Synonymous with Belém  itself is the sprawling Mercado Ver-o-Peso (Blvd. Castilhos França, 6 a.m.–2 p.m. daily), which stretches out along the river. Just as Belém is the gateway to the Amazon rainforest , the market serves an essential link between the city and the jungle.
For over 300 years, boats have sailed down the river from the depths of the Amazon to unload their wares at the Mercado, whose name, Ver-o-Peso (See the Weight) is derived from the Portuguese habit of weighing all merchandise in order to calculate tributes to the crown.
The main building, with its twin neo-gothic towers and cast-iron structure imported from Scotland in the late 1800s, was originally known as the Mercado de Ferro (Iron Market). Today, it is only one section of the immense bazaar, which also includes hundreds of barracas as well as a tented area containing bars and restaurants where you can sample Paraense specialties such as fried fish, maniçoba, and açai.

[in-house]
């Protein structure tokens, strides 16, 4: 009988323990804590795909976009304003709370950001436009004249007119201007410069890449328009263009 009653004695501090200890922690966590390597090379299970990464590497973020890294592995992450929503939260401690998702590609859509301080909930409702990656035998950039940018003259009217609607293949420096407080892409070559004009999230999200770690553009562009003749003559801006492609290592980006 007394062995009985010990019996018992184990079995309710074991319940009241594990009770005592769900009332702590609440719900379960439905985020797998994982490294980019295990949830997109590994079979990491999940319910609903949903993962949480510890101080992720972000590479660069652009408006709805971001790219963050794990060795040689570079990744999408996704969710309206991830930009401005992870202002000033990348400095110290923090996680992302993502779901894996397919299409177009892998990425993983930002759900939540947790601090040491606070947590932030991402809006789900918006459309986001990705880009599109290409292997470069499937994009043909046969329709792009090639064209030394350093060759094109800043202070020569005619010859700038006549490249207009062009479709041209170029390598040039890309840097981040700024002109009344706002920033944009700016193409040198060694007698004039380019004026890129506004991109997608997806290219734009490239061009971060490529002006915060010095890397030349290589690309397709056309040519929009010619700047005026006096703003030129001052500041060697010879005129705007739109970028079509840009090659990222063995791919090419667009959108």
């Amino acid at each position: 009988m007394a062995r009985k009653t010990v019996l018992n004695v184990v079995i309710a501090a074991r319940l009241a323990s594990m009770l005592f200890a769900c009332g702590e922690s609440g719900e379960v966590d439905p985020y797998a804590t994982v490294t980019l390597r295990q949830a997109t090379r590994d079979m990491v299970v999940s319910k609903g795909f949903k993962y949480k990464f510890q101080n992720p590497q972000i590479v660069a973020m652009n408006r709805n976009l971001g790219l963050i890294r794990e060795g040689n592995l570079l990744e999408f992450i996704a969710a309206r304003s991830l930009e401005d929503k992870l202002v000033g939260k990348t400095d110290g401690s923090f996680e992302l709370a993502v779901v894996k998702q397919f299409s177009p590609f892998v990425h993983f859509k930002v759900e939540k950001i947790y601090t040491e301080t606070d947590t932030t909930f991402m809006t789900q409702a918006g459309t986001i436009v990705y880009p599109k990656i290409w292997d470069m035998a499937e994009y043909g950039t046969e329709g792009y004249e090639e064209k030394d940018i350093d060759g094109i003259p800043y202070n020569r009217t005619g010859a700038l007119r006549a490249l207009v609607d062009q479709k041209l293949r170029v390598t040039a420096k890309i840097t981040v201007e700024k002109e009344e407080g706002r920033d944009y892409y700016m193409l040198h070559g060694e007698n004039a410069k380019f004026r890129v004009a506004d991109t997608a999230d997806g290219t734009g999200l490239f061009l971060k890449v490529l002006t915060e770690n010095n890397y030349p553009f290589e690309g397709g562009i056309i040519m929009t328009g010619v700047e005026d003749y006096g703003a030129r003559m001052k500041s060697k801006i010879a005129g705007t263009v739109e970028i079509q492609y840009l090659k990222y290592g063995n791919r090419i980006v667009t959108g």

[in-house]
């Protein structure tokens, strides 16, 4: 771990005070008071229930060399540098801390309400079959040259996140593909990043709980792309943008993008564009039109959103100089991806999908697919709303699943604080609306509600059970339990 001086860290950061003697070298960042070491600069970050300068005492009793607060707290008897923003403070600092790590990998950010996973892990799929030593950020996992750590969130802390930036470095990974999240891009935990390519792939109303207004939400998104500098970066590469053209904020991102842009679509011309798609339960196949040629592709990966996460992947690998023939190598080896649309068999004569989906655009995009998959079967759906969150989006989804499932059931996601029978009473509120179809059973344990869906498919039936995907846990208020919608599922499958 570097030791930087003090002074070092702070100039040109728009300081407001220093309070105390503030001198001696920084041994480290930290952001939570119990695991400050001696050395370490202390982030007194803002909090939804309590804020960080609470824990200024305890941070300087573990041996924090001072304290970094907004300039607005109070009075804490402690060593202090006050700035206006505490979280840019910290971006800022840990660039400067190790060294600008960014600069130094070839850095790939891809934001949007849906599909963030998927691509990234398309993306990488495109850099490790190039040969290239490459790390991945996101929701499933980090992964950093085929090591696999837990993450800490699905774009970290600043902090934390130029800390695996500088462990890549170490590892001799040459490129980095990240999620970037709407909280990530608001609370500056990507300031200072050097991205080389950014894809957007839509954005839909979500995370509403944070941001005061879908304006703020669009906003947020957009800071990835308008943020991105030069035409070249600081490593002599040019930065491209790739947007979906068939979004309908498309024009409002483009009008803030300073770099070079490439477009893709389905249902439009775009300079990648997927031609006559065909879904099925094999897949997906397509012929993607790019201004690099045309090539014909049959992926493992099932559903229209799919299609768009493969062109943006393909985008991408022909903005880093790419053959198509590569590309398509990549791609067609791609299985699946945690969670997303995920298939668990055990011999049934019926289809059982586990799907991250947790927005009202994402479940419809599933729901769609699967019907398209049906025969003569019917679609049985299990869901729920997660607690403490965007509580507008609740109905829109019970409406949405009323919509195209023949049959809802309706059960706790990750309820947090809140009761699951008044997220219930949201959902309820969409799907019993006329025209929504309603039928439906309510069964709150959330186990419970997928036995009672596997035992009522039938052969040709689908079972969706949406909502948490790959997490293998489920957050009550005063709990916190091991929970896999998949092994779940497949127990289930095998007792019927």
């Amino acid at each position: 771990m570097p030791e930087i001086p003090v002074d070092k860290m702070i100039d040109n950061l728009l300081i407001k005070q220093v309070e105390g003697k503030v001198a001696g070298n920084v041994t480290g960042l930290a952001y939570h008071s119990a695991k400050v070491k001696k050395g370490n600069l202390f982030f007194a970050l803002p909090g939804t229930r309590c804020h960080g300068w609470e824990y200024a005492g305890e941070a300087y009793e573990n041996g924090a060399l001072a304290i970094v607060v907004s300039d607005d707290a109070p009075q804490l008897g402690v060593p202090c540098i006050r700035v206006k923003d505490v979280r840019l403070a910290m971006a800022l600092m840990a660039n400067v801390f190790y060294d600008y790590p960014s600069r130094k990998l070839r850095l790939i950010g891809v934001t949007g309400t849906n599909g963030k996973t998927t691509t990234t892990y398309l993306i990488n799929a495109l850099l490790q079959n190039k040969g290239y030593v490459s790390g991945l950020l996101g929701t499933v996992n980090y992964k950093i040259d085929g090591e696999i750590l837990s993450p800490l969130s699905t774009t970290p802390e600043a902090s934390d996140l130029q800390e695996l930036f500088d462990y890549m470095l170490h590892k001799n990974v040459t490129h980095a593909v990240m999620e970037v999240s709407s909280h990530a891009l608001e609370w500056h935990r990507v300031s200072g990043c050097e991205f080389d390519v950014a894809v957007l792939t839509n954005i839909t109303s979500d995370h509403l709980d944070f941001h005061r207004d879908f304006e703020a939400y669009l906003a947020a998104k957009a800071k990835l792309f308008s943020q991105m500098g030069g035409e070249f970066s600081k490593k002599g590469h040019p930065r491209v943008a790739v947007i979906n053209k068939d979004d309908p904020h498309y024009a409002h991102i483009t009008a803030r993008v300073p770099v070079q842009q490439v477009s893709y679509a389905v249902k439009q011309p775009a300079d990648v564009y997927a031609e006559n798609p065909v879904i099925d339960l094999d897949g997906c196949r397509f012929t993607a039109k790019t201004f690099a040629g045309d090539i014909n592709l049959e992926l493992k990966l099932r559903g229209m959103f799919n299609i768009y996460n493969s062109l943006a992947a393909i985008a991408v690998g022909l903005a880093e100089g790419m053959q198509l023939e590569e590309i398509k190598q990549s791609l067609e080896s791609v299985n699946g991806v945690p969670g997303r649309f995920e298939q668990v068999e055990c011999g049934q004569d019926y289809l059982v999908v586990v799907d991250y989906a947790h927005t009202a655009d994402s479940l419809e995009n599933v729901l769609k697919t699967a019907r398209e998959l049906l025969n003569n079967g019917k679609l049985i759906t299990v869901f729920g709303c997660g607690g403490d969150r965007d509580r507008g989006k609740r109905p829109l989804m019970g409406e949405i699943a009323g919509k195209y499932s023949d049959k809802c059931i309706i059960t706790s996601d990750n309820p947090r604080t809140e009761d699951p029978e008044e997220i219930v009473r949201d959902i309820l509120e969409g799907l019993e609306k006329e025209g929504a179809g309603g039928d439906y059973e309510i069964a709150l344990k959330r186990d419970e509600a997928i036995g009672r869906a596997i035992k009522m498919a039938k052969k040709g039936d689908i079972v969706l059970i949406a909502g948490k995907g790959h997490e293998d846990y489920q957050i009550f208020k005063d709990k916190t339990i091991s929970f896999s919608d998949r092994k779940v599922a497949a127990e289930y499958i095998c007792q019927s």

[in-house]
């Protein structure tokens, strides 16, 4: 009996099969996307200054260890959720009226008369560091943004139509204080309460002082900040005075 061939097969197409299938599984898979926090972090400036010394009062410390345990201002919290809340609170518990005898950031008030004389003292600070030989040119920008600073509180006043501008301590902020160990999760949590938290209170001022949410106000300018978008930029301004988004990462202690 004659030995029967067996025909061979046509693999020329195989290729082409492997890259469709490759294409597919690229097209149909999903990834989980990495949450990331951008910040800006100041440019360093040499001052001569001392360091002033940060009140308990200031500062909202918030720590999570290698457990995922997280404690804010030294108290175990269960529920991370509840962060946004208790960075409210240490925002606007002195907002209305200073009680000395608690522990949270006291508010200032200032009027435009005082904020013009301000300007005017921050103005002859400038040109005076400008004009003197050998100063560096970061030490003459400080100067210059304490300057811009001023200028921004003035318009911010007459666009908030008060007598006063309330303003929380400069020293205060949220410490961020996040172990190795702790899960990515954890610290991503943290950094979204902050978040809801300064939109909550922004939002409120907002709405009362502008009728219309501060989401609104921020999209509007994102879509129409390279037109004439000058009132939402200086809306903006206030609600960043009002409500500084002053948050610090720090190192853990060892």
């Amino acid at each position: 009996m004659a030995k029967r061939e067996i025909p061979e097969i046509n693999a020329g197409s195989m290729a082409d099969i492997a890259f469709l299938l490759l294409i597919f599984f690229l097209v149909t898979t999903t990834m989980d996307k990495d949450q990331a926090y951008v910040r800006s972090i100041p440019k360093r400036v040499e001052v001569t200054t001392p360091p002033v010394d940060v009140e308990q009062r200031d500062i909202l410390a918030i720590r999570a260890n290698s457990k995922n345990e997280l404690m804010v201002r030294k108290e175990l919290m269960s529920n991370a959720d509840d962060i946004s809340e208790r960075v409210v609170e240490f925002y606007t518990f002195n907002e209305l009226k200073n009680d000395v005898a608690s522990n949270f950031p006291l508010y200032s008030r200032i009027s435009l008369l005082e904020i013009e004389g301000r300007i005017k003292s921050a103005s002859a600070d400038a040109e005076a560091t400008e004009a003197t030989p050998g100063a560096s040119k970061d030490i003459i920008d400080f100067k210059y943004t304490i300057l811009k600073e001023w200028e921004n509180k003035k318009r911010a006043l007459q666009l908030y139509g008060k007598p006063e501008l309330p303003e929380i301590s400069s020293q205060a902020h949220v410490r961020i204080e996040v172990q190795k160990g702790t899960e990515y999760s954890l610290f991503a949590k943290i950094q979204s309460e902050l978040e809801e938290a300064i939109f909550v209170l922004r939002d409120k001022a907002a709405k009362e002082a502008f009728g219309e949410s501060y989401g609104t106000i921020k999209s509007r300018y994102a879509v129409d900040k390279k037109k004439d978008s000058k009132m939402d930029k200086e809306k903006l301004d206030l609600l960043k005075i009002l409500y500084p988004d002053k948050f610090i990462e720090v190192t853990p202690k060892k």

The market is somewhat ramshackle and chaotic (keep an eye on your belongings at all times due to pickpockets). Yet the colorful jumble adds to the adventure of wandering through the labyrinth of stalls where you’ll encounter exotica ranging from cobra teeth and pirarucu tongues (used by Indians as a kitchen grater) to herbal potions guaranteed to make you filthy rich or lucky in love.
The initial assault on your senses is a little overwhelming. The liquid gold of bottled tucupi clashes with the deep green of ground manioc leaves, the soft rose blush of a jambu fruit, and the rich purple of açai. There are also the smells: the sweet perfume of bacuri and graviola mingling with the pungent saltiness of cured beef and fresh fish. And the noises: the snip of scissors separating seeds from the pearly flesh of a cupuaçu, the crack of Brazil nuts being removed from their shells, the singsongy cries of merchants touting their wares.
Aside from the gorgeous jumble of fruits, fish, spices, doces, and ceramics, one of the most interesting sections is the area devoted to indigenous herbal remedies that will cure whatever ails you—physically or spiritually. The women who hawk these potions, known as mandingueiras, swear by the miraculous recipes that have been passed down through generations. They range from powdered vulture’s liver (great for a hangover) to the bottled genitalia of a boto, or pink river dolphin, which is purported to be a foolproof love potion.
Although it has no curative properties, a Ver-o-Peso best-seller is extract of pau-rosa, an Amazonian tree whose bark is one of the main ingredients in Chanel No. 5 perfume.